Wes Anderson's Undergrad Fiction, What the Internet Is Doing to Our Brains, and More


Every day Poets & Writers Magazine scans the headlines—from publishing reports to academic announcements to literary dispatches—for all the news that creative writers need to know. Here are today's stories:

Publishers are threatening to prevent libraries in the U.K. from accessing e-books after readers in other countries started signing up for library accounts and virtually borrowing titles from as far away as China. (Guardian)

The Writers' Union of Canada has backed author Rohinton Mistry, who saw his novel Such a Long Journey banned by University of Mumbai after protests from an extremist group, calling it "unacceptable" that the widely taught book has been removed and appealing for the decision to be overturned. (Winnipeg Free Press)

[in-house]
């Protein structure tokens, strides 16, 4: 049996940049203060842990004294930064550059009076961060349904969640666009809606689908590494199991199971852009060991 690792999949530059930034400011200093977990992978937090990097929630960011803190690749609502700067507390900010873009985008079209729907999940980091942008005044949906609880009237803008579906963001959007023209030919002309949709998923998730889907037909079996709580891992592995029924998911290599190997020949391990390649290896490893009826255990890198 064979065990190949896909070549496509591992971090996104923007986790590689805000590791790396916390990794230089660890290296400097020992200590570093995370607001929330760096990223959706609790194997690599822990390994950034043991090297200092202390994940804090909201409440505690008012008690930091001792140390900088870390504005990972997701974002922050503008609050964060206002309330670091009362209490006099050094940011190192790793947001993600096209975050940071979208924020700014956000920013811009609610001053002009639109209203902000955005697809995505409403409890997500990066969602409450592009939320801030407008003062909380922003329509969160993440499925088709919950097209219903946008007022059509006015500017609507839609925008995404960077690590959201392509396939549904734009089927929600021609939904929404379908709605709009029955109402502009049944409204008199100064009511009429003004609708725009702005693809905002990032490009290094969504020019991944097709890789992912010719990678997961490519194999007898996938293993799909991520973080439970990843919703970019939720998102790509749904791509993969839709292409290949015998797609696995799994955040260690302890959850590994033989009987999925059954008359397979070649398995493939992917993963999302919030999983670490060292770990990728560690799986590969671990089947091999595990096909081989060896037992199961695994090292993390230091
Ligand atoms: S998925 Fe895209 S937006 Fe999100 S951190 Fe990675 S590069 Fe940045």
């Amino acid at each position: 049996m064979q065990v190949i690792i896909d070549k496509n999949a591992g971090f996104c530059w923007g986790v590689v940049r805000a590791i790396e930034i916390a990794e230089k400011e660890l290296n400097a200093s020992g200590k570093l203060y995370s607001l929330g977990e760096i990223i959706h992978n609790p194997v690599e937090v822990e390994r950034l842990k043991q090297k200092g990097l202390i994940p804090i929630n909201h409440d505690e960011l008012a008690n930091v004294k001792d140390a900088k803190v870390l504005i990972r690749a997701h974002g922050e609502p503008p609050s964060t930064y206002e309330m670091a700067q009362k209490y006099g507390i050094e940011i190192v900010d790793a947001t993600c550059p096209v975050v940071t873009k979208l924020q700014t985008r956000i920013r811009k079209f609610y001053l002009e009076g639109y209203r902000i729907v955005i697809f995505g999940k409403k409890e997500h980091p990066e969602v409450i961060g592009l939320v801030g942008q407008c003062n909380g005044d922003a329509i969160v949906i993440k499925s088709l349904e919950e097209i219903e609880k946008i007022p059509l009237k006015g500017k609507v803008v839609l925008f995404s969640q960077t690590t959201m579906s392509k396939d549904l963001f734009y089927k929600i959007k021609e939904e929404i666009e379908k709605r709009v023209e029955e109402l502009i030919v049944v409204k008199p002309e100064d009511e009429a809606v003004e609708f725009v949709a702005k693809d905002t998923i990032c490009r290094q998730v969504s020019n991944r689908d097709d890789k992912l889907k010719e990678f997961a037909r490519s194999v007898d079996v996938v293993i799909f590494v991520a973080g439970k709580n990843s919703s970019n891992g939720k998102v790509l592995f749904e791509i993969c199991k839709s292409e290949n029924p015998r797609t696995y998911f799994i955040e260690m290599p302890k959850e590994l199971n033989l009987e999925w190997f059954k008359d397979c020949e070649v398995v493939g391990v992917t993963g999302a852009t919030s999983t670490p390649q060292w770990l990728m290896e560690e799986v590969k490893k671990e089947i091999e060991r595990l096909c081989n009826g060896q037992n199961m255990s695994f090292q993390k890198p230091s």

Jonathan Franzen met the president at the White House on Monday, calling the visit "delightful." (ABC News)

The state of Texas has served Amazon with a bill for $269 million in uncollected sales tax, but the online retail giant plans to dispute it. (Publishers Weekly) Meanwhile in North Carolina, Amazon just won a federal case against that state over a request "to turn over detailed records on nearly 50 million purchases to North Carolina tax collectors." (CNET)

Will Barnes & Noble be unveiling a full-color Nook at a press conference later today? The Tech Herald thinks so.

Two books by Sherman Alexie—one novel for teens, one collection of stories and poems for adults—have been chosen for the 2011 One Book, One Philadelphia project. (Philadelphia Inquirer)

Film director Wes Anderson wrote fiction as an undergrad at the University of Texas at Austin, and his alma mater's literary journal just reproduced one of those stories—with a very Rushmorian vibe—for your reading pleasure. (Analecta)

What is the Internet doing to our brains, and more specifically to our ability to read deeply and to write? (Millions)